The Van Trump Report

The Strange History of Tomatoes… They Weren’t Always Popular!

Tomatoes are a reliable favorite among chefs and eaters alike. But up until the mid- to late-1800s, they were shunned by many Americans and Europeans due to a long-time belief that they were poisonous.

The tomato is native to western South America and Central America. The English word tomato actually originates from the Aztec word for the fruit, tomatl. In 1519, it’s believed that Cortez discovered tomatoes growing in Montezuma’s gardens and first brought seeds back to Europe where they were planted strictly as ornamental curiosities. Most likely the first variety to reach Europe was yellow in color since in Spain and Italy they were known as pomi d’oro, meaning yellow apples.      

In the southern part of Europe, tomatoes were more readily accepted, but there was a lot of opposition in the north. One reason was that it looked like a local poisonous fruit known as the “wolf peach.” Eventually, though, some wealthy aristocrats began experimenting with the exotic food, which many credit to the belief that it was an aphrodisiac. 

Unfortunately, the pewter plates used by Europe’s upper class were high in lead content, leading to an inadvertent toxic combo. Because tomatoes have a high acid content, the fruit would leach lead from the plate, eventually causing many deaths due to lead poisoning. Science at the time wasn’t able to make the connection, so tomatoes were singled out as the cause, garnering them the nickname “poison apple.”

During this same time, peasants had also been sampling tomatoes, which they ate on wooden plates and therefore didn’t experience any adverse effects. Because they were scorned by the rich, they were cheap and became especially popular among poor Italians, which was the first country in Europe to cultivate the plant.

Then pizza was invented. This lowly pie was initially a food of convenience for laborers that were rushing between work. In fact, it was once described as a “species of the most nauseating cake.” That opinion had changed by the late-1800s though as pizza – along with its tomato toppings – was embraced across Europe.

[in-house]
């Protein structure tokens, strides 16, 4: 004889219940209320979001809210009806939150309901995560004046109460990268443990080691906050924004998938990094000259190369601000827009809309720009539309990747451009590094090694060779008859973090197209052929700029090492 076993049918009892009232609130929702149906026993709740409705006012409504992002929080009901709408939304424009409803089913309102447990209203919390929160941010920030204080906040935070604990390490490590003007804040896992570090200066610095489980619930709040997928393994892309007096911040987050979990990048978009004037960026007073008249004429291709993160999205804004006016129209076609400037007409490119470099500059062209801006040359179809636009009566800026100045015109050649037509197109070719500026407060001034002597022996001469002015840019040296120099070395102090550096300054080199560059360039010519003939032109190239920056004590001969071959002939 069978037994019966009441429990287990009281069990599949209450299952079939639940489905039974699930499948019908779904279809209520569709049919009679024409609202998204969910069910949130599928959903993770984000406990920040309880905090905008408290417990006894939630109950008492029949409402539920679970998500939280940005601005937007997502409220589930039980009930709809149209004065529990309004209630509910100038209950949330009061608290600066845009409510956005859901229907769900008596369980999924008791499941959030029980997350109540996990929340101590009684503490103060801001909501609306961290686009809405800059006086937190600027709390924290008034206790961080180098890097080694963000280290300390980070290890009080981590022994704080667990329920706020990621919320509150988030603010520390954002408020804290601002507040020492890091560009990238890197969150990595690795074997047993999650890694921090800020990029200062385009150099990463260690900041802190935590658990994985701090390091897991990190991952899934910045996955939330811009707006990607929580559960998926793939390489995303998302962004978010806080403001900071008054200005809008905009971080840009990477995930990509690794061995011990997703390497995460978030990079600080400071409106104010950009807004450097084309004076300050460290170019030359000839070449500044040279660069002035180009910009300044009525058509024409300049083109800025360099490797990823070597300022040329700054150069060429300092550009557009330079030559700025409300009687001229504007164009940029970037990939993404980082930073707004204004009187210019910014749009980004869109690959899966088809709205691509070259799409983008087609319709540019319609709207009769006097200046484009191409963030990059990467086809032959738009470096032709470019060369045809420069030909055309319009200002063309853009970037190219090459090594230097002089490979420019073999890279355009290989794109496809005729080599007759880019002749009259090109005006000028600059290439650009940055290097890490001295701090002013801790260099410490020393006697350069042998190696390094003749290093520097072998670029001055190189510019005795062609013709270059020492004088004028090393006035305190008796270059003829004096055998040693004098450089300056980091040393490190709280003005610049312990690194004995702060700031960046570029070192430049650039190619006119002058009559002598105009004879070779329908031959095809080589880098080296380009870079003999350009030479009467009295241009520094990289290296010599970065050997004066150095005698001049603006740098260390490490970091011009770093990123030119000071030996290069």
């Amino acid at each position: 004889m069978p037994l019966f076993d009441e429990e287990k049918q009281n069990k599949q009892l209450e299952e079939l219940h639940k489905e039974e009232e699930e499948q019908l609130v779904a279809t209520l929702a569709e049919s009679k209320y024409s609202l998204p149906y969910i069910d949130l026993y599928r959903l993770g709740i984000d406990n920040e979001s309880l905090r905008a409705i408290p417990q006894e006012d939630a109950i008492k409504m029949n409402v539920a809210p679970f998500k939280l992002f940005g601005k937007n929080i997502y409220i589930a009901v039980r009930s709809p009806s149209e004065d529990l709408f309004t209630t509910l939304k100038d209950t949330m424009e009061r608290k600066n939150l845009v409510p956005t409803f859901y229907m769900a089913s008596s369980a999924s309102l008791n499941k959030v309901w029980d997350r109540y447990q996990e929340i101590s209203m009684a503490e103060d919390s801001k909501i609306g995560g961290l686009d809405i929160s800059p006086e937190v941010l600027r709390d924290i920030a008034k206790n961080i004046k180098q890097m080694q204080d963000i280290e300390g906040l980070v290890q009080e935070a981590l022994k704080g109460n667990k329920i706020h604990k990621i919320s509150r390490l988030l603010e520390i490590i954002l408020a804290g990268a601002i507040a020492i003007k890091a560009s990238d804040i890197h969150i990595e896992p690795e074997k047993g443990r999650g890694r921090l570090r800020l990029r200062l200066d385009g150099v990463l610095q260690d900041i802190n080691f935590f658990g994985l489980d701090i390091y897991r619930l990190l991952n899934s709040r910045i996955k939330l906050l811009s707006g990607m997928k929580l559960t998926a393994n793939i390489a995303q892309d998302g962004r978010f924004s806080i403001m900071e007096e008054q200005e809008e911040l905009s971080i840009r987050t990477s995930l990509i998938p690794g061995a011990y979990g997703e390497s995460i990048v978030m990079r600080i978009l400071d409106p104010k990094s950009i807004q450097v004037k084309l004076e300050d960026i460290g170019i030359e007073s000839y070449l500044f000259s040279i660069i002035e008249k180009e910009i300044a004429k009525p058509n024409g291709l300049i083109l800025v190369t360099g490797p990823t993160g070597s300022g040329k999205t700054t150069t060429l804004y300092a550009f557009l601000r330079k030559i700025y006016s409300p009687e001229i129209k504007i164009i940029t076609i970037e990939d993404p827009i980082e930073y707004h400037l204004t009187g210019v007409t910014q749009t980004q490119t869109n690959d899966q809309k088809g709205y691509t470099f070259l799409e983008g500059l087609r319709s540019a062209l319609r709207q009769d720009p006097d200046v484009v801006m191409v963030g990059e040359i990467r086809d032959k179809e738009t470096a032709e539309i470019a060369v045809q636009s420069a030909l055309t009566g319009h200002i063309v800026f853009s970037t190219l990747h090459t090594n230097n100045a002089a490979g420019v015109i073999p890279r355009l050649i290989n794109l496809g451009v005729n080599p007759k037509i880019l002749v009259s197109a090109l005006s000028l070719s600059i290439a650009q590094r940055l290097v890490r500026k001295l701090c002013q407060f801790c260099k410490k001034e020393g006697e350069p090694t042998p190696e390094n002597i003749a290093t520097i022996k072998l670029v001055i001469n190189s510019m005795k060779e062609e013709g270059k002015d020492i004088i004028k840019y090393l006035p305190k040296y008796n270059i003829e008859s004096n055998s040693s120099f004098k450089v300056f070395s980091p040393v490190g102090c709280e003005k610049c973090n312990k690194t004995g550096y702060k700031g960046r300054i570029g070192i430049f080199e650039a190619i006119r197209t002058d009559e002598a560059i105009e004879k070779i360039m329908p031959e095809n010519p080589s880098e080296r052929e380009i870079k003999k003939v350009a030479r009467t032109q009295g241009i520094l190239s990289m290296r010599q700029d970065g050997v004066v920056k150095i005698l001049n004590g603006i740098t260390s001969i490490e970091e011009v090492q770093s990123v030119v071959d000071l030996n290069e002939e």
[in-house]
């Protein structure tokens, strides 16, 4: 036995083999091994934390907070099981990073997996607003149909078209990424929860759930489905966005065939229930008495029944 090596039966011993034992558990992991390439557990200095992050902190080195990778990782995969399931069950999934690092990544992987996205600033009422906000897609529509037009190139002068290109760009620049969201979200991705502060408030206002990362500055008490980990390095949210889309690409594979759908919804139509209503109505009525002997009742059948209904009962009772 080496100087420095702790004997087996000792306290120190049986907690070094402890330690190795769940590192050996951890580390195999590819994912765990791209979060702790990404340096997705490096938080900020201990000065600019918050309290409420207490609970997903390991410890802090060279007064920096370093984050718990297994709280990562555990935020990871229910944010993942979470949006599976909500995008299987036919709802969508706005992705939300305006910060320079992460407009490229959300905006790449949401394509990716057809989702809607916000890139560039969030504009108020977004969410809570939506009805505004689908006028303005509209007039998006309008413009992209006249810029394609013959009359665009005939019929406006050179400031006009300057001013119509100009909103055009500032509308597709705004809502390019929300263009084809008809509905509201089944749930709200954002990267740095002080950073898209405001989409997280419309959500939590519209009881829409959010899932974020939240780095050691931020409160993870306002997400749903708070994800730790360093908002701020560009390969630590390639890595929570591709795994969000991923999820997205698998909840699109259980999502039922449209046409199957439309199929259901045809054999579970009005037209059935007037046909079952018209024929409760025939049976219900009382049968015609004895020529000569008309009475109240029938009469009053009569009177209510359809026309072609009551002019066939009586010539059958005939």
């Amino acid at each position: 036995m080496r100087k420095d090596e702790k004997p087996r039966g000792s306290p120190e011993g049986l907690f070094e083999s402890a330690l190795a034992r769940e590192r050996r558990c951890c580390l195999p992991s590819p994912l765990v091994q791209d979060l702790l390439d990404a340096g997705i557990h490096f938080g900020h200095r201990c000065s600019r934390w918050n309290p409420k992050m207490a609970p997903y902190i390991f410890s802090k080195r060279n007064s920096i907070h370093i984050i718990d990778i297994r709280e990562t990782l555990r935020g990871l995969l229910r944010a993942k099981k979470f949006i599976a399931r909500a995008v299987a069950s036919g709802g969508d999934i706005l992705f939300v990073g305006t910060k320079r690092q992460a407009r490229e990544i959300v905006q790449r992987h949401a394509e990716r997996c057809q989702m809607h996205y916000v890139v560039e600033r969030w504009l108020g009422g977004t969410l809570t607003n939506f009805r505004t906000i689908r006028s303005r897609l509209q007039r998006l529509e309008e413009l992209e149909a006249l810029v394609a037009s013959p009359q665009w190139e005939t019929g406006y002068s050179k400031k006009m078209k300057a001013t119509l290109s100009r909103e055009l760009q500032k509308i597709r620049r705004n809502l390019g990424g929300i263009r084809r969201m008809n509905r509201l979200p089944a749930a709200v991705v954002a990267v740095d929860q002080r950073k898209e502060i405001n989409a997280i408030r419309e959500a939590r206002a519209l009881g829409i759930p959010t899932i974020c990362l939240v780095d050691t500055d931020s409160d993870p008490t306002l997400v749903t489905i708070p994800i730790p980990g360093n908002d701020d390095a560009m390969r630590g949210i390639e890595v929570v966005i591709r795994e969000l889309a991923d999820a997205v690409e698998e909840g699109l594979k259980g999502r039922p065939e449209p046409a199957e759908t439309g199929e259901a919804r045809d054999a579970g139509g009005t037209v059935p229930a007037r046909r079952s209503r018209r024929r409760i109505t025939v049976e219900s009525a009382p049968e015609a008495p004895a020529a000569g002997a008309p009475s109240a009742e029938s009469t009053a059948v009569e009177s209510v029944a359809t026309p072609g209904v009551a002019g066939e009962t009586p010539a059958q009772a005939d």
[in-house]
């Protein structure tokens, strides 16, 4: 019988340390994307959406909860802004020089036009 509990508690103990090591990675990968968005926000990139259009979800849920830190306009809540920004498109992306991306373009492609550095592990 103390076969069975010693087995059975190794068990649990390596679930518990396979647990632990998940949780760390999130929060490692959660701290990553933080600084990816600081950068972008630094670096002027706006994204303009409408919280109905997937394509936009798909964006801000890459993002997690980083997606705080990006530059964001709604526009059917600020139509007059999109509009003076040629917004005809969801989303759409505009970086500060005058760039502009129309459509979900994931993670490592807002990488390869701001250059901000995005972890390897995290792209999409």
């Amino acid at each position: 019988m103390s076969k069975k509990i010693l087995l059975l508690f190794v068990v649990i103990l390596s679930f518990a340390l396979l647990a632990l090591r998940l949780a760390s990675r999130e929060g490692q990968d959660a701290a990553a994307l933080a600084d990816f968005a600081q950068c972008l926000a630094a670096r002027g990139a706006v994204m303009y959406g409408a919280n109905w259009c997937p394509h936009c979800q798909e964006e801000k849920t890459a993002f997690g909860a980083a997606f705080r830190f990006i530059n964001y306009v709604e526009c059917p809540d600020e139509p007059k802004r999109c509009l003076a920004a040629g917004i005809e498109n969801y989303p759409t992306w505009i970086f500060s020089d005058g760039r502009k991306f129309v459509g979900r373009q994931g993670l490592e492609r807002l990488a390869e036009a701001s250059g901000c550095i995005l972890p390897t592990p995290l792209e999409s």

Tomatoes caught on a little earlier in America thanks to the flood of Italians who emigrated to the new continent and brought their beloved tomatoes with them. There was still a lot of uneasiness though, thanks to long-held myths and a new concern that emerged – the Green Tomato Worm. According to The Illustrated Annual Register of Rural Affairs and Cultivator Almanac (1867), it was believed that a mere brush with such a worm could result in death. That poisonous quality was believed to be transferred to the tomatoes they were found in as well.

Thankfully, a well-respected entomologist named Benjamin Walsh proved that while the worms were quite ugly, they were nonetheless harmless. As the latest fear subsided and along with the rise of agricultural societies, farmers began investigating the tomato’s use and experimented with different varieties. By the 1850s, the name tomato was so highly regarded in America that it was used to sell other plants at market. (Sources: Tasting Table, Smithsonian, Atlas Obscura)

Leave a Comment

Your email address will not be published. Required fields are marked *